Aug 12, 2023

In this paper, Dr Bateman examines the Cambodian microcredit industry and argues against prior claims that increases in land titling lead to access to credit that enables poor landowners to increase their incomes. The results are based on two research visits to the country, a review of prior research performed by others and testimony from two executives of microfinance institutions (MFIs) in Cambodia.

Dr Bateman reviews arguments from Peruvian economist Dr Hernando de Soto about land titling to mount a broader critique of microfinance as it commonly is practiced. Dr de Soto argued that if poor people in the Global South were to acquire formal titles to the land they customarily use, then they could use these titles as collateral for microloans. Subsequently, they could deploy this microcredit to invest in their microenterprises and thereby emerge from poverty.

Cambodia has seen an extensive program of land titling since 1989, and land titles are used routinely now as collateral for microloans. Furthermore, a 2020 study indicates that Cambodia has the highest volume of microcredit per capita of any nation: USD 12 billion in microloans in a country with a population of 17 million.

The paper indicates that the increased supply of microcredit arising from land titling programs in Cambodia has not, as Dr de Soto and others predicted, significantly reduced poverty. Rather, it has fueled a crisis of over-indebtedness, destabilized the nation’s financial system and hindered economic development. Microenterprise borrowers have generally either failed in their businesses or succeeded by displacing other microenterprises, thus resulting in no net increase in employment or income needed to repay the loans. Another problem is that more microloans have been used for non-productive consumption over time, resulting in increasing levels of indebtedness. Estimates indicate borrowers have lost as much as 15 percent of all rural land in Cambodia from land sales resulting from the need to repay loans.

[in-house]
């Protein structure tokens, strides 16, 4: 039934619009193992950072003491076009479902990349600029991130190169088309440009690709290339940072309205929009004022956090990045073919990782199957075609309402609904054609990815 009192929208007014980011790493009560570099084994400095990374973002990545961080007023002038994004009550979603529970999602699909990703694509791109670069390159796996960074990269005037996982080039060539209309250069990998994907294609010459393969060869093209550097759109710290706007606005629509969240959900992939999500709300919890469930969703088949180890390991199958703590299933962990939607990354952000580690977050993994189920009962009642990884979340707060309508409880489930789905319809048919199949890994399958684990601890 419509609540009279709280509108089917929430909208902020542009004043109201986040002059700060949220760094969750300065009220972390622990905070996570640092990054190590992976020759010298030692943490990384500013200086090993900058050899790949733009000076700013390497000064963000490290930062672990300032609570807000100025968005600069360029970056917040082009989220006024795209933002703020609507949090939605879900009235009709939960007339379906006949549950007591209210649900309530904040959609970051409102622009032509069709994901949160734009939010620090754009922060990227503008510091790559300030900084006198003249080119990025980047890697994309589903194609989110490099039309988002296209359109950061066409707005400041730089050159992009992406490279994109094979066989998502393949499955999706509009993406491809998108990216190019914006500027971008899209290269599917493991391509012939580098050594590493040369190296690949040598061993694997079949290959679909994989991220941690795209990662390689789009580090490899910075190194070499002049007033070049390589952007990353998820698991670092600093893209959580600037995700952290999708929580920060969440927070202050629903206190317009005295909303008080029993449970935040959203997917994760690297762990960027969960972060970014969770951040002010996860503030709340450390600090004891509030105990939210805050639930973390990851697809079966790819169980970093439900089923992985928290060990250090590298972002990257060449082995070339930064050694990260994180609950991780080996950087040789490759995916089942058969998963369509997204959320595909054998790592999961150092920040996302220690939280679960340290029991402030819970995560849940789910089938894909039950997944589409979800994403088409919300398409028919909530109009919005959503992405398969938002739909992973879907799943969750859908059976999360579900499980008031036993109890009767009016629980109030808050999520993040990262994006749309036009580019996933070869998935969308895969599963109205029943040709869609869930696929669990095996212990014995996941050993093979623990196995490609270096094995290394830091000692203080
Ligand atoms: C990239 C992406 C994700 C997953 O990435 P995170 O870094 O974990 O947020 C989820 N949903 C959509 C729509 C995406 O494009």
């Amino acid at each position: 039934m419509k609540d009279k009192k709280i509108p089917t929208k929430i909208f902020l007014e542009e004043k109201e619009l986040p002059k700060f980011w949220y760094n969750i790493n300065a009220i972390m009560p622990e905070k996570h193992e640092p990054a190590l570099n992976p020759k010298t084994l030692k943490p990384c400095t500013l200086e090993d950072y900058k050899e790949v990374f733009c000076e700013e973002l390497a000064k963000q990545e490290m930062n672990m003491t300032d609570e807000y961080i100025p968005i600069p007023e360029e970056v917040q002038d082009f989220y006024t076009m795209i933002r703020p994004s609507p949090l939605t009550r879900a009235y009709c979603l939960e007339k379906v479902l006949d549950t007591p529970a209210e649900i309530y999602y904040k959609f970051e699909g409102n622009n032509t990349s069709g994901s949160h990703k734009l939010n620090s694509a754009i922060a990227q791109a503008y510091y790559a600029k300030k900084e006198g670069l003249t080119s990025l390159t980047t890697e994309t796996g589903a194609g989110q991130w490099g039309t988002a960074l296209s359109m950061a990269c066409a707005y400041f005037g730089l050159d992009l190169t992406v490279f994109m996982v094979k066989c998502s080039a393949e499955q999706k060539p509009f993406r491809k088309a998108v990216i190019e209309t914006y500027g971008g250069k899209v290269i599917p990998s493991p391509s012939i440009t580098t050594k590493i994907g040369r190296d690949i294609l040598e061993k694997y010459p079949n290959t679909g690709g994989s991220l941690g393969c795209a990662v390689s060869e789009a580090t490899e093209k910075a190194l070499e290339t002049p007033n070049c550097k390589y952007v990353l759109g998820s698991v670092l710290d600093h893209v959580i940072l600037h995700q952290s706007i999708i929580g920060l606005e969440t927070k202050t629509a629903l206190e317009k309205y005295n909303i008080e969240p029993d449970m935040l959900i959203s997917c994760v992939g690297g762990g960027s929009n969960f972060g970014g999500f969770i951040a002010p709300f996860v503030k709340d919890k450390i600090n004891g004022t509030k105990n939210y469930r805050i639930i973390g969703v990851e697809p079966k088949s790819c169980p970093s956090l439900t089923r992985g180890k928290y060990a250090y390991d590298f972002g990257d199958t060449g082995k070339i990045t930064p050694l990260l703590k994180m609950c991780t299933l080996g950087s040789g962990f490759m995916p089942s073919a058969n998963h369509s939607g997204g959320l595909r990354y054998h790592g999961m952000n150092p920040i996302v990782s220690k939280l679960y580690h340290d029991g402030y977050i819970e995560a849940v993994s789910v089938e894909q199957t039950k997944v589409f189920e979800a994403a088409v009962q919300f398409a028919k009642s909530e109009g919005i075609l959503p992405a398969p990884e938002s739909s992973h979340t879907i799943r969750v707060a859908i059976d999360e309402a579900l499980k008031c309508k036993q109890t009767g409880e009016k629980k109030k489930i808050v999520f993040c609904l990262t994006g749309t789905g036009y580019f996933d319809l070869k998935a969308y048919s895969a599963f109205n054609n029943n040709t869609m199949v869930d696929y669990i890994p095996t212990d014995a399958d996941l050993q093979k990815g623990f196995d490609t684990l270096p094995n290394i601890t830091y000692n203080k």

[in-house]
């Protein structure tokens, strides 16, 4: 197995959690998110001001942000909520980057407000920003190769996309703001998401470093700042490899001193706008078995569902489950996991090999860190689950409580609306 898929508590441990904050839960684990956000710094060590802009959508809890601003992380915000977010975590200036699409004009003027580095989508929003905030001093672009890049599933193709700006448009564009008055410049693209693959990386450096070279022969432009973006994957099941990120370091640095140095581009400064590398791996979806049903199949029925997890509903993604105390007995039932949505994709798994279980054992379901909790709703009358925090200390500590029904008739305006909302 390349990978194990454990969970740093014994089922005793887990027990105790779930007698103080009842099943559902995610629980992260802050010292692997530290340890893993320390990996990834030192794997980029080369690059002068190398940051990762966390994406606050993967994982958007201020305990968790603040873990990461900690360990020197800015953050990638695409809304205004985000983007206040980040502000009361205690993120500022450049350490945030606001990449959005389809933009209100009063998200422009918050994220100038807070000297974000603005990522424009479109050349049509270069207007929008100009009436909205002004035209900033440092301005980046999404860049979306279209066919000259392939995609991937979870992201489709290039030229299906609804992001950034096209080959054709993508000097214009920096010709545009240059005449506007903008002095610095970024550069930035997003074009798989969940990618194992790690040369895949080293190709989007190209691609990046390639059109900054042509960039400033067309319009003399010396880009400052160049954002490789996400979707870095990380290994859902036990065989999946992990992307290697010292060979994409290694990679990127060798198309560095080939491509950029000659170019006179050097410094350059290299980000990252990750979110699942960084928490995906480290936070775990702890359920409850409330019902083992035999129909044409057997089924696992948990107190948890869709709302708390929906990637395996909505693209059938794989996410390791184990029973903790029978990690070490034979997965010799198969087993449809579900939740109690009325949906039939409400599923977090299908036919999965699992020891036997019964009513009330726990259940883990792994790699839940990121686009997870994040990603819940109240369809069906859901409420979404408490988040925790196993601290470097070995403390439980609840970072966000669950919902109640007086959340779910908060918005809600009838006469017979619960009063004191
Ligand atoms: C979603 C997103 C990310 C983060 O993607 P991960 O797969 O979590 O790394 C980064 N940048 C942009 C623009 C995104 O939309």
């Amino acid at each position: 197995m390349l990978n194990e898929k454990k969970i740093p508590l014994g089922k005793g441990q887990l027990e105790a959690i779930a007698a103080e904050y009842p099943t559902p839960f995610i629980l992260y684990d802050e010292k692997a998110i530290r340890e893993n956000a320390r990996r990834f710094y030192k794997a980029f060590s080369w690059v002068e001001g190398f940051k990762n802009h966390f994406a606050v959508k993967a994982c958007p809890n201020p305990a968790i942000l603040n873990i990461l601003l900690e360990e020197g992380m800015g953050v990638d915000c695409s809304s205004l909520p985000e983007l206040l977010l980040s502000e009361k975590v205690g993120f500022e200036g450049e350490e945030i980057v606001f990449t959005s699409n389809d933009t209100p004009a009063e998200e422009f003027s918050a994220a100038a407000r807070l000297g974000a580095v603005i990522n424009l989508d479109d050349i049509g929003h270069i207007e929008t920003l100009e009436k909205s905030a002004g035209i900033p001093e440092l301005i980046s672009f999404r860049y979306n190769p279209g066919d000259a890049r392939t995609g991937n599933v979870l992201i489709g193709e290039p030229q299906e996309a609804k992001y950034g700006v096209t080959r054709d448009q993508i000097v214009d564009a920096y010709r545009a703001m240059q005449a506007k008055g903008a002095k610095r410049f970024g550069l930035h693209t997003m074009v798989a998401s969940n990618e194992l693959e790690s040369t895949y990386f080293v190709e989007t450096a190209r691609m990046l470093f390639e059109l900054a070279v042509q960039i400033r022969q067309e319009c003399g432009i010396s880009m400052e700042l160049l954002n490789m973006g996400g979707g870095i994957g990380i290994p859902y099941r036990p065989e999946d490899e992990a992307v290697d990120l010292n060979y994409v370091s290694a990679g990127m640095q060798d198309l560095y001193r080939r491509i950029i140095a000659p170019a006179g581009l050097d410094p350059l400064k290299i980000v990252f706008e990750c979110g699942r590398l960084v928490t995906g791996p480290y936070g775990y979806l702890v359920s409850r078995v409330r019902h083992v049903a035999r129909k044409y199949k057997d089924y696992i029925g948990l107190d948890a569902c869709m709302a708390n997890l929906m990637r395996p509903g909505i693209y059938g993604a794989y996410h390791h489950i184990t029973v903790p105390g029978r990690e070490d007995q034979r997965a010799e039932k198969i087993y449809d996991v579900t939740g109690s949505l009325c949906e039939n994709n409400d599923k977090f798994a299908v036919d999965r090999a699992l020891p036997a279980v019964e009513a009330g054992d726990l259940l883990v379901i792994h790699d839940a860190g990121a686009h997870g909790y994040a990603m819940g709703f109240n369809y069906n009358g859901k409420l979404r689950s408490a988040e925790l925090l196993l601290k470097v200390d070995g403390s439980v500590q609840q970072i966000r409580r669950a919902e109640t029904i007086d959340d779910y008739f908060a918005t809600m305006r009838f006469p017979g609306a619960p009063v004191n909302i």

The author attributes these problems primarily to the commercialization of MFIs in Cambodia and the ensuing pressure from foreign investors to maximize profit by reducing the standards for extending new loans and refinancing existing ones.

The paper also indicates that overall economic development in the country has been harmed because lending to microenterprises has diverted capital away from small and medium-sized enterprises (SMEs), which are generally more productive, stable, and compliant with wage and environmental regulations.

This is a summary of a paper by Milton Bateman, forthcoming in an issue of the journal Land to be titled Critical Insights on Tenure Security in the Global South; 37 pages, available at https://www.findevgateway.org/paper/2023/06/land-titling-and-microcredit-in-cambodia.

By James Stevenson, Research Associate

Additional Resources

Land webpagehttps://www.mdpi.com/journal/land

More research summaries from MicroCapitalhttps://www.microcapital.org/?s=wrap

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Additional Resources